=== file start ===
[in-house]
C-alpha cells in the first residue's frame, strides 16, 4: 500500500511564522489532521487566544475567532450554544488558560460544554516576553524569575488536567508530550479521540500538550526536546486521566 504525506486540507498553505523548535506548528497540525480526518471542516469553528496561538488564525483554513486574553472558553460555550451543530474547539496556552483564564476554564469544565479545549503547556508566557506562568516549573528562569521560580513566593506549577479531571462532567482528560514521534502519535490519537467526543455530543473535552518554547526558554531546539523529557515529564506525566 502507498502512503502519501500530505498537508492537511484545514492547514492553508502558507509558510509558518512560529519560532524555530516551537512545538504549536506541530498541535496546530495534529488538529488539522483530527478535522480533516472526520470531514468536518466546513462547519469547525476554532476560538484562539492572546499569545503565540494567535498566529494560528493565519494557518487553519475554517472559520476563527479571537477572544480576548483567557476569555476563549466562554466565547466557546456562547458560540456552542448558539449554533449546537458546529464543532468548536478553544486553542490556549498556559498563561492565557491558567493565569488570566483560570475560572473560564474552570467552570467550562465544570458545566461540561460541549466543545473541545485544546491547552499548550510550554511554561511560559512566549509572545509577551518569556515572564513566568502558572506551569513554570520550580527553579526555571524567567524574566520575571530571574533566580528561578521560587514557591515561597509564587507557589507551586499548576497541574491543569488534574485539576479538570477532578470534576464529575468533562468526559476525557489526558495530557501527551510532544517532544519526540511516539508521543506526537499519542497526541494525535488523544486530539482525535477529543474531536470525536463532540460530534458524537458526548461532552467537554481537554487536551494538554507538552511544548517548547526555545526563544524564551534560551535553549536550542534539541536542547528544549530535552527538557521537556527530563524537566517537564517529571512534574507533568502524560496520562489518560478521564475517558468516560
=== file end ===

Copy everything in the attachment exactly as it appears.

[in-house]
C-alpha cells in the first residue's frame, strides 16, 4: 500500500511564522489532521487566544475567532450554544488558560460544554516576553524569575488536567508530550479521540500538550526536546486521566 504525506486540507498553505523548535506548528497540525480526518471542516469553528496561538488564525483554513486574553472558553460555550451543530474547539496556552483564564476554564469544565479545549503547556508566557506562568516549573528562569521560580513566593506549577479531571462532567482528560514521534502519535490519537467526543455530543473535552518554547526558554531546539523529557515529564506525566 502507498502512503502519501500530505498537508492537511484545514492547514492553508502558507509558510509558518512560529519560532524555530516551537512545538504549536506541530498541535496546530495534529488538529488539522483530527478535522480533516472526520470531514468536518466546513462547519469547525476554532476560538484562539492572546499569545503565540494567535498566529494560528493565519494557518487553519475554517472559520476563527479571537477572544480576548483567557476569555476563549466562554466565547466557546456562547458560540456552542448558539449554533449546537458546529464543532468548536478553544486553542490556549498556559498563561492565557491558567493565569488570566483560570475560572473560564474552570467552570467550562465544570458545566461540561460541549466543545473541545485544546491547552499548550510550554511554561511560559512566549509572545509577551518569556515572564513566568502558572506551569513554570520550580527553579526555571524567567524574566520575571530571574533566580528561578521560587514557591515561597509564587507557589507551586499548576497541574491543569488534574485539576479538570477532578470534576464529575468533562468526559476525557489526558495530557501527551510532544517532544519526540511516539508521543506526537499519542497526541494525535488523544486530539482525535477529543474531536470525536463532540460530534458524537458526548461532552467537554481537554487536551494538554507538552511544548517548547526555545526563544524564551534560551535553549536550542534539541536542547528544549530535552527538557521537556527530563524537566517537564517529571512534574507533568502524560496520562489518560478521564475517558468516560